- Maxwell Dane, Doyle, Dane and Bernbach, New York: The top Democratic advertising firm—they destroyed Goldwater in ’64. They should be hit hard starting with Dane.
- Charles Dyson, Dyson-Kissner Corporation, New York: Dyson and Larry O’Brien were close business associates after ’68. Dyson has huge business holdings and is presently deeply involved in the Businessmen’s Educational Fund which bankrolls a national radio network of five-minute programs, anti-Nixon in character.
- Howard Stein, Dreyfus Corporation, New York: Heaviest contributor to McCarthy in ’68. If McCarthy goes, will do the same in ’72. If not, Lindsay or McGovern will receive the funds.
- Allard Lowenstein, Long Island, New York: Guiding force behind the 18-year-old “Dump Nixon” vote drive.
- Morton Halperin, leading executive at Common Cause: A scandal would be most helpful here. (A consultant for Common Cause in February-March 1971) (On staff of Brookings Institution)
- Leonard Woodcock, United Auto Workers, Detroit, Michigan: No comments necessary.
- S. Sterling Munro, Jr., Senator Henry M. Jackson’s aide, Silver Spring, Maryland: We should give him a try. Positive results would stick a pin in Jackson’s white hat.
- Bernard T. Feld, president, Council for a Livable World: Heavy far left funding. They will program an “all court press” against us in ’72.
- Sidney Davidoff, New York City, Lindsay’s top personal aide: a first class S.O.B., wheeler-dealer and suspected bagman. Positive results would really shake the Lindsay camp and Lindsay’s plans to capture youth vote. Davidoff in charge.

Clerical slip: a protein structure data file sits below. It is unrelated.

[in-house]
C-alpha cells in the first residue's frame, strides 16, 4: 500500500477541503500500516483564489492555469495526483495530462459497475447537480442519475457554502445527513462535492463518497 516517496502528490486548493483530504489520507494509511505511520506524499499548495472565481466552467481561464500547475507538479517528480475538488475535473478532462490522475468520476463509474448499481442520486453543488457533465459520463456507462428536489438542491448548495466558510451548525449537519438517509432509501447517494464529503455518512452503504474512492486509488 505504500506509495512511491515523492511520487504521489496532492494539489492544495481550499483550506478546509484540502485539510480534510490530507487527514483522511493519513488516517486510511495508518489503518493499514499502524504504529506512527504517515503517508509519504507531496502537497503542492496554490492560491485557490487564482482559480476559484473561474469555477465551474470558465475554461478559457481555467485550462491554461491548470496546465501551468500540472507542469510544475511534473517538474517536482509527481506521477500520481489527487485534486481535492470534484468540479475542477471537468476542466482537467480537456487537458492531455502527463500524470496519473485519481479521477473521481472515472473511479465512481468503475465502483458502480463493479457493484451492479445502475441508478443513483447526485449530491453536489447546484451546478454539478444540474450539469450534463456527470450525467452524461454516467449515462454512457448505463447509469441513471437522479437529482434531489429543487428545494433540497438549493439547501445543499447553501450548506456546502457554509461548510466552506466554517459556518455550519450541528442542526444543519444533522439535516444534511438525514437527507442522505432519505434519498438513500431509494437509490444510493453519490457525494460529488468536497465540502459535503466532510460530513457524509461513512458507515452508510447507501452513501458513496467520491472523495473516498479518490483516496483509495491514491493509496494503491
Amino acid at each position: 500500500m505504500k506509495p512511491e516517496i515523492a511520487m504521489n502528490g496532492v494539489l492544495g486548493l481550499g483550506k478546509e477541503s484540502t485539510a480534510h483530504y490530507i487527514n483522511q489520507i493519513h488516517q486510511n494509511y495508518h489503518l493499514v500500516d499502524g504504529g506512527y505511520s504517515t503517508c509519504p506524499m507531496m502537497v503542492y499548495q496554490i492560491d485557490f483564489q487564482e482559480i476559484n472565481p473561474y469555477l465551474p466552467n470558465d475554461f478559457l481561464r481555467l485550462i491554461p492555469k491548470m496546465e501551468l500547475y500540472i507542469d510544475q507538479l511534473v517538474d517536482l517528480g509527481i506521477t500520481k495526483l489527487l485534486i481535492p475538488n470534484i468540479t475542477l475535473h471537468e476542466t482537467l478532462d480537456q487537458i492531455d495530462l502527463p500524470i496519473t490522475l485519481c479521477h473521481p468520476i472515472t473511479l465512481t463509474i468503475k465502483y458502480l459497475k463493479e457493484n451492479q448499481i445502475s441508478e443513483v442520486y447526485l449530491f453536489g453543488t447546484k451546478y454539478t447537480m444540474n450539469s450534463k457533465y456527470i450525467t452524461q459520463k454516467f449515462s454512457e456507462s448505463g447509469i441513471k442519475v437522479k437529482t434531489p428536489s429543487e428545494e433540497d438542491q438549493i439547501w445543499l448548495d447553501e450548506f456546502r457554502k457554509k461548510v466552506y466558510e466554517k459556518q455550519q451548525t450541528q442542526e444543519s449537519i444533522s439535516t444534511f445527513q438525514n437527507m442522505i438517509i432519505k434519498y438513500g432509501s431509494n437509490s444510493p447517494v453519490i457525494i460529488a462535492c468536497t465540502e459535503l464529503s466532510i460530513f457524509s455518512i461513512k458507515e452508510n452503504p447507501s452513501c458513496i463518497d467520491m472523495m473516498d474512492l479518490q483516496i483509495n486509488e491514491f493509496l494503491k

- John Conyers, congressman, Detroit: Coming on fast. Emerging as a leading black anti-Nixon spokesman. Has known weakness for white females.
- Samuel M. Lambert, president, National Education Association: Has taken us on vis-a-vis federal aid to parochial schools—a ’72 issue.
- Stewart Rawlings Mott, Mott Associates New York: Nothing but big money for radic-lib candidates.
- Ronald Dellums, congressman, California: Had extensive EMK–Tunney support in his election bid. Success might help in California next year.
- Daniel Schorr, Columbia Broadcasting System, Washington: A real media enemy.
- S. Harrison Dogole, Philadelphia, Pennsylvania: President of Globe Security Systems—fourth largest private detective agency in U.S. Heavy Humphrey contributor. Could program his agency against us.
- Paul Newman, California: Radic-lib causes. Heavy McCarthy involvement ’68. Used effectively in nationwide T.V. commercials. ’72 involvement certain.
- Mary McGrory, Washington columnist: Daily hate Nixon articles.
When this list was released, Daniel Schorr read it live on television, not realizing that he was on the list until he came to his own name. [via WIKIPEDIA]
“Always give your best, never get discouraged, never be petty; always remember, others may hate you, but those who hate you don’t win unless you hate them, and then you destroy yourself.” — President Richard Nixon‘s Final Remarks At The White HouseAugust 9, 1974